Attached Files:

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  7. papiermache

    papiermache Well-Known Member

    Thank you, Medblue: a fascinating insight into how that war ended. As has been said many times before, how wars end are much more interesting than how wars start, and the above narrative fortunately kept within the final act theme. So thank you to the Canadians in 1945.

    HW 1 is not a series I have ordered from at Kew: the files I usually look at do not have such detailed descriptions of the contents in the Kew index, so it is really thanks to a staff member at Kew that I was able to search within the series for "Stockholm" and find the file.

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  8. Nick Beale

    Nick Beale Member

    If you can get to the National Archives, ULTRA material from Japanese diplomatic messages can be found in files:

    HW 20/389: Reports of a political or politico-military nature, from diplomatic, commercial or military attaché sources, in the BAY/VL, /KV, /XL and /HP series (30 March–20 December 1944)

    HW 20/390: Reports of a political or politico-military nature,from diplomatic, commercial or military attaché sources, in the BAY/BT and /KO series (22 Dec 1944–3 Oct 1945)​

    I have not looked at many of these, just a couple that bear on the Luftwaffe's operations.

    Each HW 1 series file contains the decrypts that were brought to Churchill's attention on a given day day.

    Re papiermache's comment that "Series DEFE 3 is … digitised microfilm": that's true but for a few years (late 80s to early 90s) the messages were actually available on paper. The pages were very flimsy and each seemed to be a different size, which made leafing through them very slow going. Digitisation was real boon. DEFE 3 only begins in early 1941, when sending intelligence to overseas commands became necssary - the reports are described as the "Cairo Series".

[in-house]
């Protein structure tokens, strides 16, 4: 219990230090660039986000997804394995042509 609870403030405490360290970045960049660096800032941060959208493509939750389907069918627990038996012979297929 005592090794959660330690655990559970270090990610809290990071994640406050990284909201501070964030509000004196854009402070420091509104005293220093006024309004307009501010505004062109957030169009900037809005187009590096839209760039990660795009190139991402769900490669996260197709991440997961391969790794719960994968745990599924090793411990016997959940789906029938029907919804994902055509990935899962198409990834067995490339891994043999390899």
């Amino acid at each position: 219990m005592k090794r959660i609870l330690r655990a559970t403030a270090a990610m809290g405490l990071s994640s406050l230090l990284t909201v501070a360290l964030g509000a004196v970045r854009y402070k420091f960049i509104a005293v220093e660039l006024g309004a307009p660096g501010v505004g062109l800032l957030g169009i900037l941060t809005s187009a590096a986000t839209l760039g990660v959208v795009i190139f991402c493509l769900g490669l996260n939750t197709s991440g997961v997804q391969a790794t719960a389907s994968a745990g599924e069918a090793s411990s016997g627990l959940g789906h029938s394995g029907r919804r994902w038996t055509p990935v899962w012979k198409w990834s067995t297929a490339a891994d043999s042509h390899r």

There are many different threads within DEFE 3 including the Luftwaffe/Army traffic, Naval traffic (which subdivides into surface, U-boat, Mediterranean and Black Sea series) and Italian traffic — or those are the ones I've looked at, anyway. The dates of the files are the dates the decrypts were issued, not the dates the Aix messages were sent.

    In other series you can find intelligence service, police and (I believe) Reichsbahn traffic as well. All those are in hard copy only.

    For the best Luftwaffe and Army material, series HW 5 (also hard copy) is the place to go. These are the texts from wich the reports to overseas commands were summarised and will often contain much more detail, as wel las some incidental stuff which is interesting to the researcher. This series runs to 703 bound volumes, covering the whole war.

    Theres' a guide to using ULTRA for Luftwaffe research on my website, covering the DEFE 3, HW 1, HW 5 and HW 11 series. It may help more generally as ULTRA is written in a "language" all its own, which you need to get the hang of.
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  9. Tricky Dicky

    Tricky Dicky Don'tre member

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  10. Medblue60

    Medblue60 Member

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  11. Medblue60

    Medblue60 Member

    Thank you - that is most helpful and a great lead to tey and find out the detail & source

  12. Nick Beale

    Nick Beale Member

    Correction: "the dates the Aix messages were sent" should read "… Axis messages …".